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State-based teams ready for the FFA Cup

ffa_cup_articleThis Tuesday heralds the beginning of the FFA Cup.

Already being dubbed ‘Super Tuesday’, the first four games of the inaugural Westfield FFA Cup competition take place that day.  The birth of Australia’s domestic cup competition will allow teams from outside of the Hyundai A-League, for the first time, to participate against the ‘big ten’ in competitive matches.  Clearly modelled on the English Football Association’s FA Cup, this competition will be hoping for the same drama and ‘giant killing’ aspect its British counterpart is known for.

Starting with 621 teams, the competition is down to 22 qualifiers who will all be ready to play their part, rather than just make up the numbers.  The competition will create three types of games and they will all hold interest for fans.  The “David versus Goliath” encounters will undoubtedly mean that the underdog will attract interest on the hope that they do overcome their more illustrious opponent.  The “non-league” encounter will be two teams, relatively unknown to each other, fighting tooth and nail to make it through to the next round.  The “clash of the big boys” will see two A-League teams trying to put markers down for the league competition whilst attempting to proceed.  Whatever the encounter, I think this year’s competition will create some memorable match-ups and, hopefully, some great football.

The ‘round of 32’ is the first round proper of the competition and is where the A-League teams join the FFA Cup.  In order to keep the competition interesting, the draw dictates that any member federation teams (qualifiers) drawn against A-League opponents automatically play at home.  This differs from the English FA Cup but is a great attempt to level the playing field, so to speak, and one that the English FA could do worse than to adopt.

With the ’round of 32′ just days away, I spoke to a few of the qualifiers to find out how they are preparing for the cup.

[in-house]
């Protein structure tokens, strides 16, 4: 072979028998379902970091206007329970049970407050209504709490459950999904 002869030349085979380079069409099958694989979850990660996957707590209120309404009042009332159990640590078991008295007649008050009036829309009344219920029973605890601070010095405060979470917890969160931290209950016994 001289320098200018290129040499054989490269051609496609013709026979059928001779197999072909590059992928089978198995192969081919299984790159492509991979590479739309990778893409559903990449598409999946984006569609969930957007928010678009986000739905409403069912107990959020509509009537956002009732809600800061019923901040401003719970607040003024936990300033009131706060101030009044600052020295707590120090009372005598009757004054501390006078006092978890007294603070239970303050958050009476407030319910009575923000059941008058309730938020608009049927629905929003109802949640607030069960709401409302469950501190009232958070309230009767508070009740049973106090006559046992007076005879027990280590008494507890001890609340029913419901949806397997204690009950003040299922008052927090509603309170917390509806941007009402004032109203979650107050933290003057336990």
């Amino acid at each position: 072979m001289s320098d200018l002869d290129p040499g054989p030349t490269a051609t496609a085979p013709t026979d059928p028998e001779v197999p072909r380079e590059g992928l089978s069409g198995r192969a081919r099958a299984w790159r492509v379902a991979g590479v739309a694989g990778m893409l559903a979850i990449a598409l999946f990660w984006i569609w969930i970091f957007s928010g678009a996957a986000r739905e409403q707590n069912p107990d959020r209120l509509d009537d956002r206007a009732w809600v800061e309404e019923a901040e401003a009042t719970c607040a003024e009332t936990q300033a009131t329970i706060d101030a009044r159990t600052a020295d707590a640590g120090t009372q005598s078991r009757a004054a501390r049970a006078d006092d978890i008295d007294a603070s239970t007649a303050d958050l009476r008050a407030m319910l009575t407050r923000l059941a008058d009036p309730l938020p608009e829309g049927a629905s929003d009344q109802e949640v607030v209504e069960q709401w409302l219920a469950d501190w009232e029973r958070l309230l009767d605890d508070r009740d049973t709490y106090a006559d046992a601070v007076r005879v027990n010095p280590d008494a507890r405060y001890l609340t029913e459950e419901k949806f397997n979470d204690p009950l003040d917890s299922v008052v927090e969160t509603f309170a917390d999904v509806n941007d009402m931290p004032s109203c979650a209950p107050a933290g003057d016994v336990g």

I could start at no better place than the first televised tie of the FFA Cup.  Broadmeadow Magic and Brisbane Strikers will play at Magic Park and the Fox Sports cameras will be there to broadcast the action.  Both teams play in the second tier of football; Broadmeadow play in the National Premier League (NPL) Northern NSW whilst Brisbane Strikers play in NPL Queensland.  Both teams have been successful in their relative spheres of influence and will be looking to win the game.  Playing against a fellow qualifier, I wanted to know whether this was a disappointment to both clubs.

“Being the first ever live broadcast Westfield FFA Cup fixture and, as a bonus, at home is exciting enough no matter who the opposition. We can always hope to meet A-League opposition in round two”, said Stephen Pichaloff, Broadmeadow’s secretary.  Brisbane Strikers’ Technical Director, David Large, was also in a bullish mood, stating that, “drawing a club of similar standing will certainly give us a better percentage of progressing.”

With both camps feeling confident, I wanted to know what preparation each team had done to find out about their opponents.  Pichaloff offered the methods employed by Broadmeadow:

“[Our] coaching staff have been fortunate enough to review some of Brisbane’s games online. Without doubt Queensland’s NPL competition is strong and the Strikers’ current position says a lot.”

Similarly, Brisbane Strikers have been pouring over YouTube footage to learn about their opponents.

In a similar match-up, Olympic FC (NPL QLD) take on Melbourne Knights (NPL Victoria) at Goodwin Park.  With Goodwin Park being damaged in the 2010-11 Queensland flooding, it will be particularly pleasing for Olympic FC to hold the game there.  Olympic FC’s captain Danny Byrne recognises the importance of the game: